Slough Creek Point Trail At Perry Lake
There is a little-known recreational trail at Perry Lake called the Slough Creek Point Educational Trail. The two-loop trail is located adjacent to Slough Creek on the southeast side of the Perry Lake. The two interconnecting paved paths primarily traverse grassland. One ends up at an overlook above the lake. Each path is about one-half mile long. To reach the trail go north on Ferguson Rd. from the town of Perry for 2.5 miles. Then take Marion Road for 5.5 miles. At 70th St. go west or left and follow the signs.
May 20, 2011
Flint Hills Nature Trail Progresses
Karen DeOrnellas and Scott Allen, Flint Hills Nature Trail division superintendents with Kanza Rail-Trails Conservancy, report that crushed limestone screenings have been installed on the former railroad bed from Bushong (north of Emporia) 4.5 miles to the Morris County line. By summer’s end, screenings will be down an additional 7 miles to the Allegawaho Kaw Heritage Park, located southeast of Council Grove for a total of 11 miles. The hard-packed limestone chip surface is suitable for road bicycles and wheelchairs.
Development of this section is a top priority due to its scenery and historic value. Completion of this segment will allow trail users to travel 24 miles from Admire to Council Grove, a national historic landmark and the last stop for obtaining supplies on the Santa Fe Trail. The section to be developed is of remarkable pristine prairie beauty as the rail-trail passes through deep cuts of tallgrass-covered Flint Hills. It also crosses a 230-foot bridge over highly scenic Rock Creek. Furthermore, Santa Fe Trail swales (commonly known as ruts) can be seen from portions of this trail section.
Union Ferry Branch Of Oregon Trail
For travelers on the Oregon Trail leaving Independence, the first place to get supplies was Union Town, which was located on top of hill 15 miles west of Topeka and one mile south of the Kansas River. The village had 300 people in 50 log houses. Most of inhabitants were Pottawatomie Indians. This was the Upper Crossing of the Kaw River. A ferry was established there and by 1850 it was a popular crossing point, though the majority crossed in what is now downtown Topeka. The Union Ferry Branch split off from the main Oregon Trail west of Big Springs and went southwest. It crossed the present-day Landon Nature Trail just south of the Kansas Turnpike and north of SE 42nd St. and then continued northwest. A sign announcing this crossing could be placed on the Landon Trail. Source: The Oregon Trail, David Dary (2004)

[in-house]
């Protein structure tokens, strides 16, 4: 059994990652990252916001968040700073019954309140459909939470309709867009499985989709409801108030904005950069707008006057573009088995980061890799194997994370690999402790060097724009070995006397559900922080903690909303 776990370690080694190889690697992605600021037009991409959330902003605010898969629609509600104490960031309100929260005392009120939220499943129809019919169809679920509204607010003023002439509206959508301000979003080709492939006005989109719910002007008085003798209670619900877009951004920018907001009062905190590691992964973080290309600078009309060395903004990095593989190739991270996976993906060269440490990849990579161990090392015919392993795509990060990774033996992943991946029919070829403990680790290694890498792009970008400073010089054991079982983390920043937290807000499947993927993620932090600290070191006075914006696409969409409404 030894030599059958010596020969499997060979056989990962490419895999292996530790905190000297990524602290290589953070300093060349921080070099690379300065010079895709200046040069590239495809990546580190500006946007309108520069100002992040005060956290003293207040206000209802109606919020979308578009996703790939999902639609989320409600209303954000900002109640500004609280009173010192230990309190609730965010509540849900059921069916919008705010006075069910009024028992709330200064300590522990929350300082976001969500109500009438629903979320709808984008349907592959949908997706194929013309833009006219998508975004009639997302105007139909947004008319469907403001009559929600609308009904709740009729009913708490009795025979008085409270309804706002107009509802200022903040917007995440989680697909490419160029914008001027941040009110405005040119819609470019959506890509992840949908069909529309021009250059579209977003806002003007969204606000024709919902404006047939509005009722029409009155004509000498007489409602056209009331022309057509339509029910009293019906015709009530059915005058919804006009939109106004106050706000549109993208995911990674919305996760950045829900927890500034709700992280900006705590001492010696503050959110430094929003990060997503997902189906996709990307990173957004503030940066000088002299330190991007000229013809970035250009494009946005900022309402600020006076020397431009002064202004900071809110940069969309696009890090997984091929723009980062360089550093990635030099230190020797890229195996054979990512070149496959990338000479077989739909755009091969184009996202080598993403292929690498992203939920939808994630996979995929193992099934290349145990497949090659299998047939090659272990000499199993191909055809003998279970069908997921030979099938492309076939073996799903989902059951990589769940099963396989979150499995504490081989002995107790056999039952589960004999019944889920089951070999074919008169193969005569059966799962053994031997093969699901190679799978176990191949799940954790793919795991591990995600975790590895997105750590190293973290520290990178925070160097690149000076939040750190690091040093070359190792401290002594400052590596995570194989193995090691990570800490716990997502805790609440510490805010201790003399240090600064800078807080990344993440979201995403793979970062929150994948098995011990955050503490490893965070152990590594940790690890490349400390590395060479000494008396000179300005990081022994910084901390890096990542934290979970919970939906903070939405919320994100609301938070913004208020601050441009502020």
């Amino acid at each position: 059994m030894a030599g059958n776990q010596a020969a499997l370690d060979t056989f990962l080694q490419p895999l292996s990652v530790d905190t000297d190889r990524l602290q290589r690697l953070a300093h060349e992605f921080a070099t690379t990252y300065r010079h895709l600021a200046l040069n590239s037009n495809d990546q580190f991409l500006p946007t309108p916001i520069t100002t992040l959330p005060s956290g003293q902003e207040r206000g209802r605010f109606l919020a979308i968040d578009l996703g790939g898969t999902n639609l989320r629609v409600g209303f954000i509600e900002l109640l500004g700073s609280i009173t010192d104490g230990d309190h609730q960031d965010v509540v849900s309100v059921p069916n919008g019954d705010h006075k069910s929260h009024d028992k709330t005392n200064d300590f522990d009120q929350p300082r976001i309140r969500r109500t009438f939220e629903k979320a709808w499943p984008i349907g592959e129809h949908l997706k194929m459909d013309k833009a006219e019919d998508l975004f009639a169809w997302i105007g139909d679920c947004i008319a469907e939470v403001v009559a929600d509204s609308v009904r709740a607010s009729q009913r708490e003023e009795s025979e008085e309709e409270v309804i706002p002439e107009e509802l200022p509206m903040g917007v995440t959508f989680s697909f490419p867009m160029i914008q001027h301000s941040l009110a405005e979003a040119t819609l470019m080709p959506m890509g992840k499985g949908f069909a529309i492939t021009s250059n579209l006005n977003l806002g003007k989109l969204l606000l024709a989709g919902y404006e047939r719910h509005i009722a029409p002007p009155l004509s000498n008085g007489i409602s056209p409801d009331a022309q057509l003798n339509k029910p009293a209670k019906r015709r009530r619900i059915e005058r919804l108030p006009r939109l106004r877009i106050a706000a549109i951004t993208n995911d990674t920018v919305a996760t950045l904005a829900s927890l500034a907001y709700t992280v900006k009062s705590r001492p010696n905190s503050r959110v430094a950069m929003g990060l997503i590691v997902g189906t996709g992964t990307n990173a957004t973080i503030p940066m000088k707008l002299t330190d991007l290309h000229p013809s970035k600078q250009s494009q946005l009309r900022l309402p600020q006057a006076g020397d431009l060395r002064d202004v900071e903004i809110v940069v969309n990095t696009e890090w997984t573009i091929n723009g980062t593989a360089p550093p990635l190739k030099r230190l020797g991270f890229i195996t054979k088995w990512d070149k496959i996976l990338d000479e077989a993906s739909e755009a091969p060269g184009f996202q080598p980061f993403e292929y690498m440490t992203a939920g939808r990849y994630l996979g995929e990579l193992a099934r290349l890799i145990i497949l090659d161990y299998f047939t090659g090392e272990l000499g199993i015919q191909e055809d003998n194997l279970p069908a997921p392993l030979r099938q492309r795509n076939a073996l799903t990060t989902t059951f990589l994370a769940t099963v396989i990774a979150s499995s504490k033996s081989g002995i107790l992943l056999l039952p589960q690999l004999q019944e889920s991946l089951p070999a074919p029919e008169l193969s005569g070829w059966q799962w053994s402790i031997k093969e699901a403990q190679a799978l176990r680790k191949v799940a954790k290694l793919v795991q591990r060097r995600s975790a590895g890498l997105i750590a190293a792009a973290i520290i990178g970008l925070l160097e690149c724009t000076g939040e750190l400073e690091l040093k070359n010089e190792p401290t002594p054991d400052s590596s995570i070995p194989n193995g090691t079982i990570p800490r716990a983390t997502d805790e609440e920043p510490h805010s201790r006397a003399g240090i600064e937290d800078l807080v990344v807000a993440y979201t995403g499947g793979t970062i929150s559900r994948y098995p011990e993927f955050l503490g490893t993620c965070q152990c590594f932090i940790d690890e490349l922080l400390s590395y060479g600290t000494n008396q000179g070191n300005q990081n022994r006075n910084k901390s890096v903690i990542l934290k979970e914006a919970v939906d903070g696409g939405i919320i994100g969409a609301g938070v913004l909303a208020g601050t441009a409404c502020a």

Special Lighted Path From KU To Downtown Lawrence Approved
Lawrence Journal-World, May 3, 2011:
A plan to improve pedestrian safety by building a lighted sidewalk between downtown and Kansas University is set to receive a major boost.
City commissioners at their meeting Tuesday are expected to approve a recommendation to award the project $137,010 in funding from the city’s allocation of the Community Development Block Grant program.
“We think this will create a safety-in-numbers type of environment,” said Mark Thiel, the city’s assistant director of public works. “If we can make this the main route for pedestrians between downtown and campus, we think that will improve safety.”
The path will start in South Park at the corner of Massachusetts and North Park streets. It will cut diagonally across the park until it connects with 12th Street. It then will travel along the north side of 12th Street until it reaches the edge of campus at Louisiana Street.
The project has been on the city’s drawing board for several years, but it has struggled to win funding. Kansas University has agreed to provide $120,000 and the city has committed $50,000 in funding from other sources. Thiel said the nearly $140,000 in CDBG funding will be enough to complete the project.
Work to begin installing lighting in South Park and to repair the existing sidewalk that runs along 12th Street should begin soon. Thiel expects to have lighting installed along the entire path by the time KU classes begin next fall.
Thiel said he believes the city has worked out a good compromise with neighbors, who previously had expressed concerns about adding lights to the neighborhood. The new lights will be high-efficiency LED-lights, similar to those being installed along Massachusetts Street. In addition, the lights will be on a low illumination setting until a sensor picks up motion along the sidewalk. Then the lights temporarily will increase to greater brightness.